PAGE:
Braden Holtby, the Washington Capitals’ frequent workhorse, admitted as much while praising the recent work of upstart backup Philipp Grubauer, as NBC Sports Washington’s JJ Regan reports.

To be more specific, Holtby admits to some mental fatigue, rather than being tired physically:

“Physically, I actually feel way better this year than last,” Holtby said. “If you’re fatigued physically, that’s on you. That’s not on anything else. But mentally, it does catch up.”

Since 2014-15, Holtby leads the NHL in wins (160), games played (250), and saves (6,442) during the regular season. Only Pekka Rinne (42) has played in more postseason games than Holtby (38) during that same stretch of time.

Considering that workload – not to mention how mentally draining it must have been to win two straight Presidents’ Trophies with the Capitals, only to fall in the second round against the Penguins two years in a row – the hockey world probably should have seen all of this coming.

If you want a convenient view of Holtby’s slippage, consider his numbers before and after the All-Star break, via Hockey Reference:

Before: 25-9-2, 2.66 GAA, .917 save percentage
After: 4-6-2, 4.31 GAA, .875 save percentage

On March 7, PHT recommended that the Capitals really give Grubauer a chance, at least for much of the playoff push (and maybe even the playoffs). The suggestion wasn’t meant to degrade Holtby; instead, the goal would be to rejuvenate the workhorse goalie while also seeing how far Grubauer might take them, considering that the young netminder is hoping to earn a new contract as an RFA.

A day later, former NHL goalie Brent Johnson put up a detailed analysis of Holtby’s fatigue, and how goalies handle and hide fatigue in general, in a thread on Twitter. Johnson began with a salient point: now, more than ever, the game of hockey is played at an incredible pace. Such a speedy game makes things more taxing for a goalie, who must keep track of the puck at all times. Asking a goalie to be a workhorse now is maybe an unrealistic demand.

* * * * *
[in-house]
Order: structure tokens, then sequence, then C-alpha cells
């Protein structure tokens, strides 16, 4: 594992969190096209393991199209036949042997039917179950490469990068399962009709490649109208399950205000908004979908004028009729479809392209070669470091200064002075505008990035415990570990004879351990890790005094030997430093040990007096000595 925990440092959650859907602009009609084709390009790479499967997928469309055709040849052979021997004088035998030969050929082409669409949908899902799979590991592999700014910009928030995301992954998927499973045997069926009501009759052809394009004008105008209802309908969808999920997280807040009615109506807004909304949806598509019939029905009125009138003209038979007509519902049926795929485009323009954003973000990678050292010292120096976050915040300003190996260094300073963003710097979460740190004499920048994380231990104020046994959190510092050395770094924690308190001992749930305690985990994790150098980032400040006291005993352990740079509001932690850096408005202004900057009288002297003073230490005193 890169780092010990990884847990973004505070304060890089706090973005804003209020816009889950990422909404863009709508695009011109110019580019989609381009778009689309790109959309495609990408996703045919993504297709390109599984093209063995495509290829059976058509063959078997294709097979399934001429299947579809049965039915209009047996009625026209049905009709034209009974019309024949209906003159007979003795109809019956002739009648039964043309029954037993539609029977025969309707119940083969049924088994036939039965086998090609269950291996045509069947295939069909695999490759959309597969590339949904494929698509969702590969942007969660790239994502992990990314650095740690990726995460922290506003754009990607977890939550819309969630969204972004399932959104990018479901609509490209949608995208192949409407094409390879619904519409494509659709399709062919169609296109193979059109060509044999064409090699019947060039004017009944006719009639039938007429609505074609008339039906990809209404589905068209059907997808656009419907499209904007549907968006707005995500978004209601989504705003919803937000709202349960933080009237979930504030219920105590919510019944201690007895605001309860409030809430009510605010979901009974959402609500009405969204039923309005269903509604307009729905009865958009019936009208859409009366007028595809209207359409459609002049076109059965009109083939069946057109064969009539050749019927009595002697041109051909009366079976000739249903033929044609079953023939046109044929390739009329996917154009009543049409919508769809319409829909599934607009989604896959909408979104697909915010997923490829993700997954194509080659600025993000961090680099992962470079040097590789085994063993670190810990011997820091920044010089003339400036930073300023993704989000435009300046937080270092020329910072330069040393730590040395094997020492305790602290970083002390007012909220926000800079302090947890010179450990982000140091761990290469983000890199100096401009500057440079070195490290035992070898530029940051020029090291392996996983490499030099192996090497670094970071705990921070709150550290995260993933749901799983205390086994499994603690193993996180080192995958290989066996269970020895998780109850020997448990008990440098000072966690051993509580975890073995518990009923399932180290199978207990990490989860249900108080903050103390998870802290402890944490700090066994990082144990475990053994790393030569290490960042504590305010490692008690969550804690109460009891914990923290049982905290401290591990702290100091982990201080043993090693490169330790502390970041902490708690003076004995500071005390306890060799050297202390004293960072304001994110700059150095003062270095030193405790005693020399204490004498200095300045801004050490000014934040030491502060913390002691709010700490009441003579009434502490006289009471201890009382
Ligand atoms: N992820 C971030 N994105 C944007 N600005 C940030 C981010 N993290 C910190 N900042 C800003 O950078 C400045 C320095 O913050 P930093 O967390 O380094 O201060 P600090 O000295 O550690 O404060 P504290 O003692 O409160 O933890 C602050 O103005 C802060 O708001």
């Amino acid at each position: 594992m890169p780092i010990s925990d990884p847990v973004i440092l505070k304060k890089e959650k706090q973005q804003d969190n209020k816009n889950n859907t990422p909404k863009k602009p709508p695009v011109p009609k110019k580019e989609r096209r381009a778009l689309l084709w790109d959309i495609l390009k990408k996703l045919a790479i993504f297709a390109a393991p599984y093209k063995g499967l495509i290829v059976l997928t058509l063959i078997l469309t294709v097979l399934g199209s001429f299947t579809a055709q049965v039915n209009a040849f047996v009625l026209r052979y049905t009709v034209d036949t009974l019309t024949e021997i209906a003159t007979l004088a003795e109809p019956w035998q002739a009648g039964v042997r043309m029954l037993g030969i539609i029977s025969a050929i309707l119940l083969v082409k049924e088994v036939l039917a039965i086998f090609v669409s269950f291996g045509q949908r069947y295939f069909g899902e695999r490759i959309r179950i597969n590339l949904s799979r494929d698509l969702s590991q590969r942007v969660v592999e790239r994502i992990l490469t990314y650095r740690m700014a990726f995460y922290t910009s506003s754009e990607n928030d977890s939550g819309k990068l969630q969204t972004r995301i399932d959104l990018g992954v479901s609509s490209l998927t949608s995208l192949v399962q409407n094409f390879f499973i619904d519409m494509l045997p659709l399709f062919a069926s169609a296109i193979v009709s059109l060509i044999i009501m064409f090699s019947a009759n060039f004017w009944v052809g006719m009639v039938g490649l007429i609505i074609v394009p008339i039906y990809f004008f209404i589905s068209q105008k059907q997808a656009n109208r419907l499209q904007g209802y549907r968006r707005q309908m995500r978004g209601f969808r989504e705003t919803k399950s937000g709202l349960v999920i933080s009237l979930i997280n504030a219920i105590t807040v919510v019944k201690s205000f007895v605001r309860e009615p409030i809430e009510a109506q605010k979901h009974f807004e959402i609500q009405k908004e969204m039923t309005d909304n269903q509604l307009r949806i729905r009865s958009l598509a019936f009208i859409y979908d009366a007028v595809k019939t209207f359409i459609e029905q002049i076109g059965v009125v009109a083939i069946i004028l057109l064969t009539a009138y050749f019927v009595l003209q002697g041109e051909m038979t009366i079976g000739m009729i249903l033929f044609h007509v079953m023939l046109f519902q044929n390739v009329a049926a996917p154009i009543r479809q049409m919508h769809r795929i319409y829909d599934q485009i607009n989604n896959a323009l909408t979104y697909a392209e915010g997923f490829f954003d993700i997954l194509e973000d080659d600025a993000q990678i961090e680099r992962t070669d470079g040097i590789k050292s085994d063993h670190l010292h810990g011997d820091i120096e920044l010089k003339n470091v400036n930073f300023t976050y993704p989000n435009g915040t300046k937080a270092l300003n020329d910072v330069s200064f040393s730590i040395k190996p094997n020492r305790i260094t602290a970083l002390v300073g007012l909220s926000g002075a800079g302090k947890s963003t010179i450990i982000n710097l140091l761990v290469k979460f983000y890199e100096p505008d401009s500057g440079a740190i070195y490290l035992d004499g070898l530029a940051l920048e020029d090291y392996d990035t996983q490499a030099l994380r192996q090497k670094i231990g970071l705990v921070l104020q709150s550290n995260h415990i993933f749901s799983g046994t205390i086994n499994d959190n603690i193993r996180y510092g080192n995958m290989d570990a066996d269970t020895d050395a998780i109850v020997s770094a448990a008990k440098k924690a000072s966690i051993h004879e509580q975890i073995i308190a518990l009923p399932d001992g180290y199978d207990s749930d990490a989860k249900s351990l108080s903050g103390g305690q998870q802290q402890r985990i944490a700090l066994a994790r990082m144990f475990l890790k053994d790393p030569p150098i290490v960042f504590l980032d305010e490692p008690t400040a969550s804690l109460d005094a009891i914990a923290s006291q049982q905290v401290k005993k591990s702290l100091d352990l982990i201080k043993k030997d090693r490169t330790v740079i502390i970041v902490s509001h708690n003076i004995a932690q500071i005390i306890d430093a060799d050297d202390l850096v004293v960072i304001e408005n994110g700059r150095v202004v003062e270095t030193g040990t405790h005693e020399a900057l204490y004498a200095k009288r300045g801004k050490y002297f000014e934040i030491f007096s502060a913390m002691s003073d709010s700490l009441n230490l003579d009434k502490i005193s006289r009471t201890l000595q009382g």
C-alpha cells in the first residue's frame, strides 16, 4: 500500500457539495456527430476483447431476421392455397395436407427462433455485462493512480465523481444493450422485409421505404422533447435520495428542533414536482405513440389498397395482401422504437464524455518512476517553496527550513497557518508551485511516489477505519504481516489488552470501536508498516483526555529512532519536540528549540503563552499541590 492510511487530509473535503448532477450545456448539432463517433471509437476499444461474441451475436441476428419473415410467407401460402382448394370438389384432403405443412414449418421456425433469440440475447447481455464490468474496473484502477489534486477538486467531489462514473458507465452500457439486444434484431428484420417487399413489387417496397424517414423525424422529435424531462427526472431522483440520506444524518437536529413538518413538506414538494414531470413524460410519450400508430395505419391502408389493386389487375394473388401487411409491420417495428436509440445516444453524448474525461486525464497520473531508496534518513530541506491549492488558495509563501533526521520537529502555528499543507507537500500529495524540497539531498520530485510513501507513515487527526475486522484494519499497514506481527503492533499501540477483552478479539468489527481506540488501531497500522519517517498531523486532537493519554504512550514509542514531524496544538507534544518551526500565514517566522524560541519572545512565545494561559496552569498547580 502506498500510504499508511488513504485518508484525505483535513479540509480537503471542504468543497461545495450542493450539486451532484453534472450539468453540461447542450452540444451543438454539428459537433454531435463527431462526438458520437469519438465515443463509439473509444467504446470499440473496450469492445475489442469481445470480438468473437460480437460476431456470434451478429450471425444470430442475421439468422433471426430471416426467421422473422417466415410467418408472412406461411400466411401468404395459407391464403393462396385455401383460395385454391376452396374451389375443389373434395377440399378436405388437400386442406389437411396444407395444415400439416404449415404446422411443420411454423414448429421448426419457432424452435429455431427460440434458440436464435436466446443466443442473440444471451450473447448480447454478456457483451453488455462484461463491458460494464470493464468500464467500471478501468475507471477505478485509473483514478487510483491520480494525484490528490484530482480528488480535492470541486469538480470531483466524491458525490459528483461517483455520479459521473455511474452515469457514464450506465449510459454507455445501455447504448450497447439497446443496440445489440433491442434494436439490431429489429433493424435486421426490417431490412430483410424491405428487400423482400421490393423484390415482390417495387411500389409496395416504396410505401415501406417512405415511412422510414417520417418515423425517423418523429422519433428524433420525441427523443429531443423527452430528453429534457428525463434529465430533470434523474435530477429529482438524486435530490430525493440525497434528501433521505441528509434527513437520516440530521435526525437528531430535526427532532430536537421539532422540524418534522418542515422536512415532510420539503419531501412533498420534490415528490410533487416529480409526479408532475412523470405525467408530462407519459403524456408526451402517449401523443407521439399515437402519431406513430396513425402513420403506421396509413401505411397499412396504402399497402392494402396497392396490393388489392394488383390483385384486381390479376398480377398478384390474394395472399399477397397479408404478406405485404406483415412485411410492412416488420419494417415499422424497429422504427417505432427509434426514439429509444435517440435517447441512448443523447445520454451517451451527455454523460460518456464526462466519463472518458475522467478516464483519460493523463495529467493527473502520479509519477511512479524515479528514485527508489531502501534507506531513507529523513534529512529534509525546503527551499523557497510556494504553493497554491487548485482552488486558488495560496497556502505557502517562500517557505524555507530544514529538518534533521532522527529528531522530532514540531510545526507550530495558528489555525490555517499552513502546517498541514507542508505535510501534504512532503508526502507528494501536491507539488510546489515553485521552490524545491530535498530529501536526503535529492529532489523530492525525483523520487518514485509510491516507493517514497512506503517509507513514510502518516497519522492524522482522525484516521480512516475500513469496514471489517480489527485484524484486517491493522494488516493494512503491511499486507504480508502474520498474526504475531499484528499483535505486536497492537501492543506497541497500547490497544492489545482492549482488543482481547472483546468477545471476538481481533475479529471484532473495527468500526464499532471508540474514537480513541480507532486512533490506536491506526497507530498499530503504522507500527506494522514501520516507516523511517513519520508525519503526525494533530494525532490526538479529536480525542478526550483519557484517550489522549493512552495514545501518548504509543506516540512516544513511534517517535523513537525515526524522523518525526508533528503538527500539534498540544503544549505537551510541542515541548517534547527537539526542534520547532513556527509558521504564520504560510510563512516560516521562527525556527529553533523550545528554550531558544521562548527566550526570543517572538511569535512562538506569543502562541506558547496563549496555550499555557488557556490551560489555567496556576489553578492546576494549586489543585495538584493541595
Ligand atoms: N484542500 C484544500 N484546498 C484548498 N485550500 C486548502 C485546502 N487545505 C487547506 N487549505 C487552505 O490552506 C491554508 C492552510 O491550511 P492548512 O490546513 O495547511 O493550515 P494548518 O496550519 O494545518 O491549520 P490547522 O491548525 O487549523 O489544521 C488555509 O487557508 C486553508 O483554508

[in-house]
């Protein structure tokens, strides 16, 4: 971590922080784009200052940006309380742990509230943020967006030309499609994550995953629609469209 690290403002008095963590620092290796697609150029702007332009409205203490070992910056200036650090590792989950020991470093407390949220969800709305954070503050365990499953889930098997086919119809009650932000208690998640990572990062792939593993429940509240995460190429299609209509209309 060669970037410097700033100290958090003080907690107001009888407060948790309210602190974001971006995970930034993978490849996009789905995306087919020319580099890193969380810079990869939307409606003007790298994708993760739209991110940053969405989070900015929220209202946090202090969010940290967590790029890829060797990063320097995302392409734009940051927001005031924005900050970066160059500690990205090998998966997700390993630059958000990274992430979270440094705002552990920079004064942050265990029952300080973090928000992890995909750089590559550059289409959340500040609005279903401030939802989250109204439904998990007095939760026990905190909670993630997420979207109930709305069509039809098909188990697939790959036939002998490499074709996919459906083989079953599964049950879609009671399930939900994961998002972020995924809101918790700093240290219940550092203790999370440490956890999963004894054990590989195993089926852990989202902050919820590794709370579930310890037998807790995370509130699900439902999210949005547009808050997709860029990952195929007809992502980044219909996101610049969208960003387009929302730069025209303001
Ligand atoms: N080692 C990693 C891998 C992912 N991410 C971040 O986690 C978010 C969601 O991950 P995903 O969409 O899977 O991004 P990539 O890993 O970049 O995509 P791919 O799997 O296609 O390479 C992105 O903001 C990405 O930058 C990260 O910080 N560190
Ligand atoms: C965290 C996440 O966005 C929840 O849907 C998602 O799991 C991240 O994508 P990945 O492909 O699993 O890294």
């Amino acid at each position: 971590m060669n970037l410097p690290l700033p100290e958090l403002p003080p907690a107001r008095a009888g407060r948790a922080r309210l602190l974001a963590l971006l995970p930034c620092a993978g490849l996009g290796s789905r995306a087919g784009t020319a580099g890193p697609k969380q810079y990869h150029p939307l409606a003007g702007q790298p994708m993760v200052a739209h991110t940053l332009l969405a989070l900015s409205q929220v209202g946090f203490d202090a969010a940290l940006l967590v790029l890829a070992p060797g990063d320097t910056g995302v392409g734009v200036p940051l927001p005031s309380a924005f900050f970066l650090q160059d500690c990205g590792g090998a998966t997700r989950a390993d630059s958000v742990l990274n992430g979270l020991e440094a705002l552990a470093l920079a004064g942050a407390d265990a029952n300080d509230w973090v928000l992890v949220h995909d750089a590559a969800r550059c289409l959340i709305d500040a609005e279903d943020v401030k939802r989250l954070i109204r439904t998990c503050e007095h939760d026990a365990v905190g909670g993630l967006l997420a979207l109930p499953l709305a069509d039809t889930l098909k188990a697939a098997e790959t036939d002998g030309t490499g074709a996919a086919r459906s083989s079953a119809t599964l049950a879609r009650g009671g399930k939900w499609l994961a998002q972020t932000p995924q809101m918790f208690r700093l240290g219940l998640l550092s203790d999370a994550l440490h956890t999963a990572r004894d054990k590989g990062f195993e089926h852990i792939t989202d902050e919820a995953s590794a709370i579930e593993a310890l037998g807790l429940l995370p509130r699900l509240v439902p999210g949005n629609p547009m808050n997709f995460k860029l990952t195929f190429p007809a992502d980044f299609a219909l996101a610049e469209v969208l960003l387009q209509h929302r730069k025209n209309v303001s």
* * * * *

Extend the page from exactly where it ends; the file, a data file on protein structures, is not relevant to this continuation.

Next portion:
Johnson added that goalies will rarely share that they’re tired with the media or coaches. Some of that might come down to the culture of the sport – “hockey tough” – and other factors, possibly in some cases related to job security. Such a sentiment makes it so refreshing to see Vasilevskiy and Holtby acknowledge the obvious.

Johnson also stated that Grubauer carrying more of a workload would actually help Holtby, and that seems to be a sentiment that the Capitals goalie also shares. As Regan reports, Holtby said that Grubauer’s “held our team together” and “that takes a lot of pressure off the rest of us.”

The nice thing for the Capitals is that they’ve been able to monitor this issue in March, rather than when the playoffs kick off in April.

[The 2018 NHL Stanley Cup playoffs begin April 11 on the networks of NBC]

This doesn’t just serve as a warning and a lesson for Barry Trotz and the rest of the Capitals organization. It should also serve notice to the rest of the NHL that it’s foolish to ignore the warnings that come from sports science, sports psychologists, and others who warn against wearing out athletes.

Honestly, it should really be common sense.

You can be a “tough team” and still take measures to keep your most important players rested. After all, it’s easier to get over the hump/go the extra mile/run through that brick wall if you have more energy, right?

James O’Brien is a writer for Pro Hockey Talk on NBC Sports. Drop him a line at or follow him on Twitter @cyclelikesedins.

Lightning, Predators should take advantage of opportunity to rest players

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The Nashville Predators announced on Thursday afternoon that forward Calle Jarnkrok will be sidelined for the remainder of the regular season due to an upper-body injury.

Given that Jarnkrok has 16 goals and 35 total points in 68 games this season it is not an insignificant injury for the Predators. But as long as he is back for the start of the playoffs it really is not going to be all that damaging of a blow because of their current place in the standings.

As of Thursday they are in first place in the Central Division (eight points ahead of the second-place Jets)  and five points ahead of Vegas for the No. 1 spot in the Western Conference. Barring a major collapse down the stretch they should be in a pretty good position to wrap up both spots.

All of that brings us to something teams like the Predators — who have been doing this already — and Tampa Bay Lightning should consider down the stretch run of the regular season: Giving some of their key players an occasional night off.

This is taking a page out of the NBA playbook, but NHL teams that are pretty secure in their playoff spot should do it a lot more often. The NHL season (including regular season and playoffs) is an intense physical and mental grind, and lot of times the playoffs don’t just come down to the best team, they come down to the healthiest team.